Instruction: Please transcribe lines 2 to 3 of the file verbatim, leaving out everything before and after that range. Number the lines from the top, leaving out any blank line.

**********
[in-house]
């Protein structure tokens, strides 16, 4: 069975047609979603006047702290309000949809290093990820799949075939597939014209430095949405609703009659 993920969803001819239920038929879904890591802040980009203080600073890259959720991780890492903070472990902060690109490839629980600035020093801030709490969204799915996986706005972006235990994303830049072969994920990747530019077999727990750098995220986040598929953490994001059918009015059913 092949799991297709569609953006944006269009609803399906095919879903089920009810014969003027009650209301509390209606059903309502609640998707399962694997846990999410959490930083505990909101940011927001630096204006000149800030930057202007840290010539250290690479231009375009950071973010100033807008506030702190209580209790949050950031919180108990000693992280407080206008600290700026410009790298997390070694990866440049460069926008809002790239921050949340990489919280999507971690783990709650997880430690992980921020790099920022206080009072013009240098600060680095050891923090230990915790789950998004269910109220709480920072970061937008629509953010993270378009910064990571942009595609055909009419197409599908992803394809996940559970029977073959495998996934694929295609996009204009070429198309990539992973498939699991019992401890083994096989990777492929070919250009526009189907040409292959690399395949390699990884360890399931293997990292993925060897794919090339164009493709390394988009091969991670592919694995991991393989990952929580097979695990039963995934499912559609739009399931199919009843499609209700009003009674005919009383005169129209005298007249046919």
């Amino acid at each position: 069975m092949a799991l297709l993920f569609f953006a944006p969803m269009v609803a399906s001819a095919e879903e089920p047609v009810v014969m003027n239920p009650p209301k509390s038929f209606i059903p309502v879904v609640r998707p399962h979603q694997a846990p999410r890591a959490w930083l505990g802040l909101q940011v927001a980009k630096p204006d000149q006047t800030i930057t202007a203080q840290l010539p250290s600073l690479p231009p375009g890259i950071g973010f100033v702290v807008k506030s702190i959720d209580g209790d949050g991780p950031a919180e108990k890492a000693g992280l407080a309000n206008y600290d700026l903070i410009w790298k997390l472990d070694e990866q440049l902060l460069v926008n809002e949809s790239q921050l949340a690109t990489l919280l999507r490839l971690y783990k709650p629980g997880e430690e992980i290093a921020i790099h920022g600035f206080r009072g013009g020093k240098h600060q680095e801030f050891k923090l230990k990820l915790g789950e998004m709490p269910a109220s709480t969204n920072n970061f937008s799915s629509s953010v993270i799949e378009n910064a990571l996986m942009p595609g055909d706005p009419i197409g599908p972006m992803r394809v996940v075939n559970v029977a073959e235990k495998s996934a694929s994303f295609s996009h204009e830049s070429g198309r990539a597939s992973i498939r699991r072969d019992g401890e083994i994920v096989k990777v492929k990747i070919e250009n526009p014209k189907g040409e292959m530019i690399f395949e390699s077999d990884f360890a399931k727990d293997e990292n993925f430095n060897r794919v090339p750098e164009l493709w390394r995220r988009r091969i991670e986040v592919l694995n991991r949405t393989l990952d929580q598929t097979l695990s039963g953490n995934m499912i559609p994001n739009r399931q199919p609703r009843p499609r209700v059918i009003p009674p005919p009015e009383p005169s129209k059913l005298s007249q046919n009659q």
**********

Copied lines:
């Protein structure tokens, strides 16, 4: 069975047609979603006047702290309000949809290093990820799949075939597939014209430095949405609703009659 993920969803001819239920038929879904890591802040980009203080600073890259959720991780890492903070472990902060690109490839629980600035020093801030709490969204799915996986706005972006235990994303830049072969994920990747530019077999727990750098995220986040598929953490994001059918009015059913 092949799991297709569609953006944006269009609803399906095919879903089920009810014969003027009650209301509390209606059903309502609640998707399962694997846990999410959490930083505990909101940011927001630096204006000149800030930057202007840290010539250290690479231009375009950071973010100033807008506030702190209580209790949050950031919180108990000693992280407080206008600290700026410009790298997390070694990866440049460069926008809002790239921050949340990489919280999507971690783990709650997880430690992980921020790099920022206080009072013009240098600060680095050891923090230990915790789950998004269910109220709480920072970061937008629509953010993270378009910064990571942009595609055909009419197409599908992803394809996940559970029977073959495998996934694929295609996009204009070429198309990539992973498939699991019992401890083994096989990777492929070919250009526009189907040409292959690399395949390699990884360890399931293997990292993925060897794919090339164009493709390394988009091969991670592919694995991991393989990952929580097979695990039963995934499912559609739009399931199919009843499609209700009003009674005919009383005169129209005298007249046919």
């Amino acid at each position: 069975m092949a799991l297709l993920f569609f953006a944006p969803m269009v609803a399906s001819a095919e879903e089920p047609v009810v014969m003027n239920p009650p209301k509390s038929f209606i059903p309502v879904v609640r998707p399962h979603q694997a846990p999410r890591a959490w930083l505990g802040l909101q940011v927001a980009k630096p204006d000149q006047t800030i930057t202007a203080q840290l010539p250290s600073l690479p231009p375009g890259i950071g973010f100033v702290v807008k506030s702190i959720d209580g209790d949050g991780p950031a919180e108990k890492a000693g992280l407080a309000n206008y600290d700026l903070i410009w790298k997390l472990d070694e990866q440049l902060l460069v926008n809002e949809s790239q921050l949340a690109t990489l919280l999507r490839l971690y783990k709650p629980g997880e430690e992980i290093a921020i790099h920022g600035f206080r009072g013009g020093k240098h600060q680095e801030f050891k923090l230990k990820l915790g789950e998004m709490p269910a109220s709480t969204n920072n970061f937008s799915s629509s953010v993270i799949e378009n910064a990571l996986m942009p595609g055909d706005p009419i197409g599908p972006m992803r394809v996940v075939n559970v029977a073959e235990k495998s996934a694929s994303f295609s996009h204009e830049s070429g198309r990539a597939s992973i498939r699991r072969d019992g401890e083994i994920v096989k990777v492929k990747i070919e250009n526009p014209k189907g040409e292959m530019i690399f395949e390699s077999d990884f360890a399931k727990d293997e990292n993925f430095n060897r794919v090339p750098e164009l493709w390394r995220r988009r091969i991670e986040v592919l694995n991991r949405t393989l990952d929580q598929t097979l695990s039963g953490n995934m499912i559609p994001n739009r399931q199919p609703r009843p499609r209700v059918i009003p009674p005919p009015e009383p005169s129209k059913l005298s007249q046919n009659q």